Rookie Spotlight: WR Jeremy Horne

Posted Jul 6, 2010

Horne began his career at Syracuse before transferring to Massachusetts for his final three seasons

On July 29th, 80 men will report to training camp in St. Joseph, Missouri with one goal in mind – to wear the Kansas City Chiefs logo on their helmets when The New Arrowhead Stadium hosts its first-ever Monday Night Football Game on September 13th. Chiefs fans are already familiar with the majority of players who will be competing for roster spots this summer, but the crop of undrafted free agents often enter camp anonymous to the fan base.

Starting on June 29th and ending on July 14th, we’ll meet each of the Chiefs undrafted players for conversation. These are members of the Chiefs roster that can’t be ignored. History tells us that several of these men will end up on Kansas City’s Opening Day 53-man squad.

Today’s Rookie Focus – WR Jeremy Horne (6-2, 193)

Quick Intro – Horne began his career at Syracuse before transferring to UMass. He saw action primarily on special teams during his two seasons with the Orange, one which was served as a redshirt. Once Horne moved on to Massachusetts, he went on to catch 84 footballs for 1,338 yards (15.9 avg.) with 11 TDs over three seasons with the Minutemen.

JL: You’ve seen college football at two different levels of play, and now you are experiencing yet another brand of the game. What has been the biggest adjustment for you since joining Kansas City?

JH: I’d consider myself to be a faster type of player, so the speed of the game hasn’t been that big of a change for me. But technique in the NFL is very important with the increased skill level of those around you. That’s where I’ve found the biggest adjustment has had to been made.

JL: Your former teammate, OL Vlad Ducasse, seemed to have a lot of scouts and media members questioning the level of play at UMass while he was going through the draft process. Were those some of the questions that you had to answer too?

JH: Well, since I had played at Syracuse for two years, I had that experience to fall back upon. I would say that the overall difference in play isn’t a whole lot. The main difference is in the play on the line of scrimmage. For the skill positions, there is very similar talent at both levels. We also went head-to-head with Boston College and Texas Tech while I was at UMass, so there was plenty of film on me playing against that level of play when my Syracuse tape was added into the mix too.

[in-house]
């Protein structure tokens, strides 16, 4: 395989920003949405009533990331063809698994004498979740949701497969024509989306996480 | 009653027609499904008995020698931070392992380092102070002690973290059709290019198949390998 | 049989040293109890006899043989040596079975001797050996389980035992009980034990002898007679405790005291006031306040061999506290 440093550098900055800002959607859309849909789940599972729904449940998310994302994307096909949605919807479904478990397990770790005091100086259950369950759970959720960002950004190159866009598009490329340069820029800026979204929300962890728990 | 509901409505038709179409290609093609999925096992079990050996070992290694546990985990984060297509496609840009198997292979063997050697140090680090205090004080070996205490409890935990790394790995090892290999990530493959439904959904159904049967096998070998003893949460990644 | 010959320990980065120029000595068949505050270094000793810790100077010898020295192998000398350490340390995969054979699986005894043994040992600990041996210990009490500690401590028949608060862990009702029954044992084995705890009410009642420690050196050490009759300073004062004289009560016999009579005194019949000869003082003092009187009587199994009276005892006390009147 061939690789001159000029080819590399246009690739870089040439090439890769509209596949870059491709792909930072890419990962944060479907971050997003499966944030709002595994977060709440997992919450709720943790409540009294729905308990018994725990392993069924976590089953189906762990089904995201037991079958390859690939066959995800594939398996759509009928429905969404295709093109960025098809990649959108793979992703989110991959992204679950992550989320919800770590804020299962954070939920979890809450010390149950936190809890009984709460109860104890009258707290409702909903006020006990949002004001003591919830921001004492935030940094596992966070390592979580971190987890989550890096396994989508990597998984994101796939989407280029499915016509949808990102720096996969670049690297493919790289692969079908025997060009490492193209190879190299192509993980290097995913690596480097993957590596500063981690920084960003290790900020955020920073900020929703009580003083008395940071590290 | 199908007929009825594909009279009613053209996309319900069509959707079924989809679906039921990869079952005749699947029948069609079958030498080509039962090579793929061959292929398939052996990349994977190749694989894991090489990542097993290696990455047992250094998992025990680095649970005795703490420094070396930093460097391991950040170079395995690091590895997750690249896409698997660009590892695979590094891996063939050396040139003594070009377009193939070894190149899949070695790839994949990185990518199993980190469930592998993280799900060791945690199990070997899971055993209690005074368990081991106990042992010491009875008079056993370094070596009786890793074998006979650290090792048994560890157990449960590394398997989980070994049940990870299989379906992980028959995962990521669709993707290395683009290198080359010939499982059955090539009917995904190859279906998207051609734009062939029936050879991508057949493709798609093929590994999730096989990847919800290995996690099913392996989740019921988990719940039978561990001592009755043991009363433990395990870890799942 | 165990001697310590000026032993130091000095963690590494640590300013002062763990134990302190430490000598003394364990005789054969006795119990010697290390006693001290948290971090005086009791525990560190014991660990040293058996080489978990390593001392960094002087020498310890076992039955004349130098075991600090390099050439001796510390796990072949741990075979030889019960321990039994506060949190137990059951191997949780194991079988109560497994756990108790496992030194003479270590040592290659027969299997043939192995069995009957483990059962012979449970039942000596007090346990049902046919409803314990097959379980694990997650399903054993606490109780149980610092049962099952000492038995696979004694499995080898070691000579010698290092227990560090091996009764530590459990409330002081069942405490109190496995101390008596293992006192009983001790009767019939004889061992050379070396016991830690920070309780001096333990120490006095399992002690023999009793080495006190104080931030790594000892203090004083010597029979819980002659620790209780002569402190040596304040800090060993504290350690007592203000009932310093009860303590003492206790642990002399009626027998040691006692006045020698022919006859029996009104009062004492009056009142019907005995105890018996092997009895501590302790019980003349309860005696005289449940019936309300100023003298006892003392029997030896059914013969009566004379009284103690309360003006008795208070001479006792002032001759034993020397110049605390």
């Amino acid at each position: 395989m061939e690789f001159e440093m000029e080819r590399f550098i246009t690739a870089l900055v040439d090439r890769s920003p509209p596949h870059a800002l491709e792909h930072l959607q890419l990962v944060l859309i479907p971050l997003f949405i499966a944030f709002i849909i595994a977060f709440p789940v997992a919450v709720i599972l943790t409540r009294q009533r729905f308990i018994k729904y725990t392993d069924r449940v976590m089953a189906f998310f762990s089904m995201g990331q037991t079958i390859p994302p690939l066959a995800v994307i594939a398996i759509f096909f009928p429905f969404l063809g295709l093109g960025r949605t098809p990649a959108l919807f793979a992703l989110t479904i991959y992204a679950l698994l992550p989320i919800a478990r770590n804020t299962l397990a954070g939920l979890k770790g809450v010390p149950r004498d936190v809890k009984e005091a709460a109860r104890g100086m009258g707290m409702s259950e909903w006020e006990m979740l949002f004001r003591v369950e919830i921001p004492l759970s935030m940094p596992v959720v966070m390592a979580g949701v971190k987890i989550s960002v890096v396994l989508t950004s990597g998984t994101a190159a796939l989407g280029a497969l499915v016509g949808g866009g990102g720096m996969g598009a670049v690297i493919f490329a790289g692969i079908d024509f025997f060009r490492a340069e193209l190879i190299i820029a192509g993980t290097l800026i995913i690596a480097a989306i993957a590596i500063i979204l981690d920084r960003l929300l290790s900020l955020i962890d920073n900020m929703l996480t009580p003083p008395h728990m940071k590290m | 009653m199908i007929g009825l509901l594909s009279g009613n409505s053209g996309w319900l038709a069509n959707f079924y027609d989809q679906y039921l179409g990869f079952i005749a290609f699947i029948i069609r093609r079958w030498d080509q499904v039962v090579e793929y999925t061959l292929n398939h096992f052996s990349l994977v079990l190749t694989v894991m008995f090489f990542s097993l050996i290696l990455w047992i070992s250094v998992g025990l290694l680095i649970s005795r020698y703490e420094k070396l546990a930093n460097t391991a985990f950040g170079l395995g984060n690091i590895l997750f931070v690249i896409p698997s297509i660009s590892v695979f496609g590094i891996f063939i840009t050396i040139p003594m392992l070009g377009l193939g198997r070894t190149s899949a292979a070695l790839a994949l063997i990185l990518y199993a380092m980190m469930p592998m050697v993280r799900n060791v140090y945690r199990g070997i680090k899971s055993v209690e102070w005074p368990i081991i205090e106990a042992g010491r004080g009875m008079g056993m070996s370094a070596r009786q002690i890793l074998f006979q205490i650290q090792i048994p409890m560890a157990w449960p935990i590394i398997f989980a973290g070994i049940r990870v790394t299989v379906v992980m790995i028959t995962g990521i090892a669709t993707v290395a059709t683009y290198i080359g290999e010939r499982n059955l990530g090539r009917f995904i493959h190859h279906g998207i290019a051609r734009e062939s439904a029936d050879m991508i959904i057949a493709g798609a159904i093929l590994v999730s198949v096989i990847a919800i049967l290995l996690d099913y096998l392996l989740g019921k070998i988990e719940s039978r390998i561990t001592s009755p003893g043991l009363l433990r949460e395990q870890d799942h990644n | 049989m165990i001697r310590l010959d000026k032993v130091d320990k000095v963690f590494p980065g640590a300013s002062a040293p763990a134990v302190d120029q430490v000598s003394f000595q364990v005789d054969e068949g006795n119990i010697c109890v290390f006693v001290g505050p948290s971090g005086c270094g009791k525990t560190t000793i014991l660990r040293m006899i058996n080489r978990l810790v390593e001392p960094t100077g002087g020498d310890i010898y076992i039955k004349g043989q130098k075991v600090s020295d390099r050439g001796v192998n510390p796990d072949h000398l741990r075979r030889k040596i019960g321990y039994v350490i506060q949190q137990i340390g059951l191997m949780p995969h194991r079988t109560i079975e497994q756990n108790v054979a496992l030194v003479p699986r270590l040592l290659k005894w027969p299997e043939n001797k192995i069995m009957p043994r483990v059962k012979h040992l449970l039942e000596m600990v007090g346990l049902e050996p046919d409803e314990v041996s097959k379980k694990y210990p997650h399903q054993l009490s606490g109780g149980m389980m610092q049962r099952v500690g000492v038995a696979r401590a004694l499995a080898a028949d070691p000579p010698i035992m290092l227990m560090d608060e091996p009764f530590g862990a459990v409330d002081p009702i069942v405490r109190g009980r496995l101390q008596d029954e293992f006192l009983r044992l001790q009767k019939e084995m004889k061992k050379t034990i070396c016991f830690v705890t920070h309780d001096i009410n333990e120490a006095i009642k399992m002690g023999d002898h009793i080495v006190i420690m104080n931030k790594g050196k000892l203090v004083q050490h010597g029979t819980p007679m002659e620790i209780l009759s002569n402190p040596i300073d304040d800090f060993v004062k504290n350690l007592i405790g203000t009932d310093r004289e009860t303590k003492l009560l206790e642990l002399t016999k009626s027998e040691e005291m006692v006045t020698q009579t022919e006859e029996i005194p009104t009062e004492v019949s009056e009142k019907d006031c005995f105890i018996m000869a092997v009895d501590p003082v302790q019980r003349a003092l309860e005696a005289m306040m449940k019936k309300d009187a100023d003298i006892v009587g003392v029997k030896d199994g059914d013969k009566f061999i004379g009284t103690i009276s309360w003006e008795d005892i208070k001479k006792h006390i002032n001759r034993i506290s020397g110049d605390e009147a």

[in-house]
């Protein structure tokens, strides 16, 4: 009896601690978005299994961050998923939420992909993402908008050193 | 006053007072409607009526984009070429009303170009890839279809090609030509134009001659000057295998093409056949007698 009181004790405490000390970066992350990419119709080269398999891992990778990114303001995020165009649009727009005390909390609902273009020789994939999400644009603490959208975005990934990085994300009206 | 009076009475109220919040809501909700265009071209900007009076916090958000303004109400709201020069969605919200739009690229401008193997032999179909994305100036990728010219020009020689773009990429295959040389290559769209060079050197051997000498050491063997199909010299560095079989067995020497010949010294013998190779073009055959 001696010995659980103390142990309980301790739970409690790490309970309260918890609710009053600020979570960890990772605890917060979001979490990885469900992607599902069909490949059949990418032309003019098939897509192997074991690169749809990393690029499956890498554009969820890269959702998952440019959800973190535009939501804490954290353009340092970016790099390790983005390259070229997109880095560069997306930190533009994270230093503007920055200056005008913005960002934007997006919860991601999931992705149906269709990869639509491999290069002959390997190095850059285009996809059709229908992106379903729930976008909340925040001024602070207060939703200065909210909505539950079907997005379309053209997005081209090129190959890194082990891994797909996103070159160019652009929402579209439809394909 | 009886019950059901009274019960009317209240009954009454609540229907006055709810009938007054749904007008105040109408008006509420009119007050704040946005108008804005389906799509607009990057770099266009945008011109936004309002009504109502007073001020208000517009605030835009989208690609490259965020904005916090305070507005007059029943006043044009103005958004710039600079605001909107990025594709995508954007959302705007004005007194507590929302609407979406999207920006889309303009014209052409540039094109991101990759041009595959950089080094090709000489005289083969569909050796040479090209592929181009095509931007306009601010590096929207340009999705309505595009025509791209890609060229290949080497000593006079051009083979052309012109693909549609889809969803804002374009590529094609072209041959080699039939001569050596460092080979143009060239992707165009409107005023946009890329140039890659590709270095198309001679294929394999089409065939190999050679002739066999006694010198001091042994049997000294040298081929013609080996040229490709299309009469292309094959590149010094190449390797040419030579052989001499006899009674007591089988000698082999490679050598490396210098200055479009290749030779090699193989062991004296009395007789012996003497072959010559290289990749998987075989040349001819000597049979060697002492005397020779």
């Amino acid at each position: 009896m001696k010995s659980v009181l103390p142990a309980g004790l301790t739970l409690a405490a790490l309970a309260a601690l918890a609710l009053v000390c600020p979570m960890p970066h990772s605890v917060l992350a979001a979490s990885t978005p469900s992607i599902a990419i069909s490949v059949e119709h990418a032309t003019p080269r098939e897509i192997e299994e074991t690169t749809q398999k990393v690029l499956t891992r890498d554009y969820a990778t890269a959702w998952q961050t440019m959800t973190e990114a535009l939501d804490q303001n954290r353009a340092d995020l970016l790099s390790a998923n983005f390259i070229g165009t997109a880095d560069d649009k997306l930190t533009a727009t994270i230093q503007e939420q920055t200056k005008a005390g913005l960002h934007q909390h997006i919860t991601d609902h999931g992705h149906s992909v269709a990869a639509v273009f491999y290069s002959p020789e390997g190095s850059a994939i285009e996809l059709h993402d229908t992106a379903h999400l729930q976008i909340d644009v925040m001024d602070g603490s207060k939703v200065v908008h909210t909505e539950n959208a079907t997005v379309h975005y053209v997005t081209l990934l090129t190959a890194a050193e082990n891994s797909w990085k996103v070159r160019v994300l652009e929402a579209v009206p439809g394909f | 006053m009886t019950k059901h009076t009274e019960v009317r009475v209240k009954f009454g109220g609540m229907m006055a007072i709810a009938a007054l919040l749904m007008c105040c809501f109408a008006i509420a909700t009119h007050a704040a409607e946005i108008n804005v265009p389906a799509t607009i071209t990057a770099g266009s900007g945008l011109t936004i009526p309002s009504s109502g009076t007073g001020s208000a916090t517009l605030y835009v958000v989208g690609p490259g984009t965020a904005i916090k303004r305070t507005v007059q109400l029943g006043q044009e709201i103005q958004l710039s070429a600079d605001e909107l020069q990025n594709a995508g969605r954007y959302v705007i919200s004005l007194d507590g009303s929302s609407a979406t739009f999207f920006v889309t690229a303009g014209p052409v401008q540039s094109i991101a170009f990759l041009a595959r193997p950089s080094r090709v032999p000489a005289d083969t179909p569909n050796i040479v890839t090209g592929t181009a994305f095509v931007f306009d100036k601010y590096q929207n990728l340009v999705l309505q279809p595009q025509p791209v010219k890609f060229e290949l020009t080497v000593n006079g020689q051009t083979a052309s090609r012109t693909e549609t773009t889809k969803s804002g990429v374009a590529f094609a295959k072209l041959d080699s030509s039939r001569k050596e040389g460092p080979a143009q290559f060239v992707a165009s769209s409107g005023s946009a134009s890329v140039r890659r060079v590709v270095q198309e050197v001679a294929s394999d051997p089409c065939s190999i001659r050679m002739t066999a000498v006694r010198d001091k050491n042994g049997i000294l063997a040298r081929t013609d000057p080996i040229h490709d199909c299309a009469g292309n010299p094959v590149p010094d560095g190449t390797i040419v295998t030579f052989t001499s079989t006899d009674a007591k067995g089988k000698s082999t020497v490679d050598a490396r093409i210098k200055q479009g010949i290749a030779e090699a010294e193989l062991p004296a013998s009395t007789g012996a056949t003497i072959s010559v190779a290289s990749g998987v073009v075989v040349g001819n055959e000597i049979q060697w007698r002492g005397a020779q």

JL: From seeing both of those levels of play first hand, it sounds like you have a lot of pride in UMass and the teams that you played against from week-to-week.

JH: We played in the best conference of 1AA football – the CAA. Teams from our conference beat multiple teams from Division I last year.

JL: Here at the pro level, when we’ve watched you practice, you seem to be more of a physical player. Is that in your nature?

JH: Yes, I’m very physical. That’s where I pride myself. I just play the game the way that it’s supposed to be played. To me, that means to go in there and play hard on every single play.

JL: Horne never shied away from contact during non-padded practices this off-season. He involved himself in two collisions after making catches across the middle and also diving for a pylon during Red Zone work. Most of his physical play can be attributed to executing each play at full speed, regardless of the situation. Horne also described himself as a "G.I. Joe type of guy" during a team visit to The Big Red One at Ft. Riley, KS.

JL: The off-season program is winding down. What are you going to do in the few weeks you have off to prepare yourself for the opening of training camp?

JH: I will continue to get strong and to get better every day. I’m going to get into my playbook and work on my technique. I won’t be sitting back and taking time off.

JL: What’s something that you’ve taken from these past two months since you’ve been in Kansas City that you maybe weren’t expecting?

JH: Just learning how to be a pro, watching the older guys to see how they approach different situations and deal with everything from working with the coaches to dealing with the media. There are good examples in the locker room of how to approach everyday life and how to take a professional approach to the business side of this game.

JL: Is a guy like Chris Chambers a great person to lean on for something like that?

JH: Yeah, most definitely. All of the veterans have been very kind and generous to us. It’s really been a good experience for all the rookies I’d imagine.

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